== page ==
As Etan Thomas said to me later, "I almost stood up and clapped." Wojciechowski wrote, "you could almost feel the sweat forming at Whitlock's armpits." Whitlock peeped in response, "I stand by everything I wrote. I thought [Imus's firing] was handled inappropriately."

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PREDICTABLY, "BIG Sexy" was far bolder back safely in front of his laptop, writing, "The forum turned into 'The Jason Whitlock Roast,' a discussion of out-of-context snippets of things I'd written about NBA All-Star weekend, Vivian Stringer and Imus."

He then had the unholy gall to write of Stringer, "Wallowing in victimhood might help an individual get a fat book contract and coaching salary that equals the football coach's, but it does not elevate anyone else." This from a man who has used the entire l'affaire Imus to elevate himself. And unlike Stringer--who elevated the debate to the question of sexism in the media--Whitlock grabbed the spotlight by trashing all who dared speak up.

(Full disclosure note: Whitlock has said in published interviews that I, Dave Zirin, need to "Mind [my] own damn business" because--last I checked--I'm white. He declined to tell right-wing lickspittle Tucker Carlson to mind his own damn business when he said he wished he could nominate Whitlock to be "the new leader" of Black America. He also--seriously--wrote that he would "never dare" tell me "what to do about Israel." Yeesh. If you'll excuse me I have some kreplach in the oven.)

While "the Jason Whitlock Roast" was long overdue, there is a greater debate that still needs to be aired. Spike Lee started the evening by holding up a USA Today cover story about NFL athletes arrested in the last year--39 of the 41 mug shots pictures were African American.

The cover was a stark reflection of the racially loaded journalism that sticks to the underbelly of sports: lumping in every player regardless of charges, regardless of the outcome of the trials. But it is also demonstrates the pitfalls that imperil African American pro athletes whose lives can be surreal combinations of money, adulation and police scrutiny.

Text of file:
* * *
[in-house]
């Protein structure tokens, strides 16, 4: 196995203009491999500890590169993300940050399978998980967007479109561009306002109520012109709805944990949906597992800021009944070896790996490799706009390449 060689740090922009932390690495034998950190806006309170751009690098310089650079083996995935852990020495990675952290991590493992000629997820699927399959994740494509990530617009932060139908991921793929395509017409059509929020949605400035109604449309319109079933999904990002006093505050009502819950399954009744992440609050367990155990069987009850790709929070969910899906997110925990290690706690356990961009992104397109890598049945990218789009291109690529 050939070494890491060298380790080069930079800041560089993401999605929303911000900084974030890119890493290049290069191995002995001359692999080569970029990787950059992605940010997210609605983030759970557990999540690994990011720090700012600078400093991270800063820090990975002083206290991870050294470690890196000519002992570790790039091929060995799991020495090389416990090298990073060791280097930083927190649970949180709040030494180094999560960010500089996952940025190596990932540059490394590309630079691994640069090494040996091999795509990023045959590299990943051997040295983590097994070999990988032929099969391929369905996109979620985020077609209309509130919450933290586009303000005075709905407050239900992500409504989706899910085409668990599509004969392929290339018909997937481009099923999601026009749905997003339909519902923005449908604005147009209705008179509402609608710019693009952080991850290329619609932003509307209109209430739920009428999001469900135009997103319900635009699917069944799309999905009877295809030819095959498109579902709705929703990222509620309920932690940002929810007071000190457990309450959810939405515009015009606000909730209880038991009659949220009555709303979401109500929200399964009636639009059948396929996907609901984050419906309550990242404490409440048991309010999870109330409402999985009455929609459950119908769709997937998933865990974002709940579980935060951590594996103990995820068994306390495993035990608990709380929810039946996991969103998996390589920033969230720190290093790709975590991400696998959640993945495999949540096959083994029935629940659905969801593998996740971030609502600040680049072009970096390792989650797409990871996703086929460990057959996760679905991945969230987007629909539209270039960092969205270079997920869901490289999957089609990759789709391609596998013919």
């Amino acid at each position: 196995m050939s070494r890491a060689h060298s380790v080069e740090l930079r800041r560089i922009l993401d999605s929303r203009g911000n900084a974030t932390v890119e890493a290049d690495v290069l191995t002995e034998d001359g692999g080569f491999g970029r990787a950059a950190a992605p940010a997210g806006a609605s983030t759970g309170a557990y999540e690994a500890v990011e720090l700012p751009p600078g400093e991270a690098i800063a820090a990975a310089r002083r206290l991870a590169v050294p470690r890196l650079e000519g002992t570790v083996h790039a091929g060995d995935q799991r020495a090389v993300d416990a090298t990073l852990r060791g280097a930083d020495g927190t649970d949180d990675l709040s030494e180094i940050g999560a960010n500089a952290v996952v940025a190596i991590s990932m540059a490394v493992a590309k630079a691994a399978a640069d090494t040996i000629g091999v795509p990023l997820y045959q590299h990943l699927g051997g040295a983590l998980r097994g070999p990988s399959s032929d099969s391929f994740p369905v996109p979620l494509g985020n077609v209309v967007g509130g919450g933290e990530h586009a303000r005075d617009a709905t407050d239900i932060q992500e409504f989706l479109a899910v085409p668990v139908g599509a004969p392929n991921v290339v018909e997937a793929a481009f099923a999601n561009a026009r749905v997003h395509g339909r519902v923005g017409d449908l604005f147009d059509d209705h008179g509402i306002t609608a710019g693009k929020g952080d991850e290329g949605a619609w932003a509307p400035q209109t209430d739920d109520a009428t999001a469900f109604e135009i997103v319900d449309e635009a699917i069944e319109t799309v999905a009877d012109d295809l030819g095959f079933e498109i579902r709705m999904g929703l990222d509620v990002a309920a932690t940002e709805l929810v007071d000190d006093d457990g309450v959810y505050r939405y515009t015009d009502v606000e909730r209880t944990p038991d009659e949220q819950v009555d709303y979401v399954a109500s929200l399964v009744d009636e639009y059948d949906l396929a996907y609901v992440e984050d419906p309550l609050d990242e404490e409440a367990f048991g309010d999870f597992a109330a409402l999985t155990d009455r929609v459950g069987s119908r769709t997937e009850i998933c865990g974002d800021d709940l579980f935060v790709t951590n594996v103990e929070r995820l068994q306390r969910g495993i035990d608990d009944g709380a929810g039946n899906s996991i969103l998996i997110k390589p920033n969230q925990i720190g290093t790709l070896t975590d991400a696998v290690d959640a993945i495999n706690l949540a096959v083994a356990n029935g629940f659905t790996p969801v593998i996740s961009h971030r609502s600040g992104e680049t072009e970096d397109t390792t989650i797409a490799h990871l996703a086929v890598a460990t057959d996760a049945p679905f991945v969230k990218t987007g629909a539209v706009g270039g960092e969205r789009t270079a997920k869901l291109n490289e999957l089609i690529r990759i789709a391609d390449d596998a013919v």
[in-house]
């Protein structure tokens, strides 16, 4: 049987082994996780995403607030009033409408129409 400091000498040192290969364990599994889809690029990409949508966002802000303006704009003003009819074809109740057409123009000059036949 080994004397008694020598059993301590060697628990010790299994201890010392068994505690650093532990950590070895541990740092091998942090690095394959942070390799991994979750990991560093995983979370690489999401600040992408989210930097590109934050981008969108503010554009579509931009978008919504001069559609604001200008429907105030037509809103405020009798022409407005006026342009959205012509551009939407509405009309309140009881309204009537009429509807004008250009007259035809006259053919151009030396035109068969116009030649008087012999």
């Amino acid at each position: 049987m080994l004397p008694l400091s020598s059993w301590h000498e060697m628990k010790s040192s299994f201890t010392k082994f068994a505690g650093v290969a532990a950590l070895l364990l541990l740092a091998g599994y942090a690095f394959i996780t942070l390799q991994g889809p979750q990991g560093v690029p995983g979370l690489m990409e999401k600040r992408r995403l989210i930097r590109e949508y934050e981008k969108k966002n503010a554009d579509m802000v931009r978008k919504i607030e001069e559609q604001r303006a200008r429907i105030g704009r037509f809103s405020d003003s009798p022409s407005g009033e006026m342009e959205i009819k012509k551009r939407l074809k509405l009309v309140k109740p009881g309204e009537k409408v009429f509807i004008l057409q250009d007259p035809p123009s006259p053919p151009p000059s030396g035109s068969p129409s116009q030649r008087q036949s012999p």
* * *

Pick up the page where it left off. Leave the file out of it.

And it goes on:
The heads of the Sports World have taken this situation and made it profoundly worse. The NFL, NBA and MLB commissioners--Roger Goodell, David Stern and Bud Selig aka Snoopy, Loopy and Droopy--have executed a cheap, pandering campaign of law and order, whipping up hysteria about steroids, brawls and players' friends. Every response by them has been to assuage the press and upscale, ticket-buying fans.

Instead of dialogue, they have introduced dress codes. Instead of support, they hand down unilateral suspensions. Instead of providing security for players, they send league security to shadow their every move.

Snoopy, Loopy, and Droopy present themselves as the Commissioner Kiplings, with odious pretensions of being a "civilizing" force in leagues run amok. And Whitlock is their Sean Hannity--a distasteful propagandist providing ideological cover for a sporting law-and-order agenda that fans the flames of racial anxiety.

But for one night at least, at Morehouse College, the school Dr. Martin Luther King Jr. called home, Whitlock had to hear it--from a proud coach and a group of students sick and tired of taking his abuse.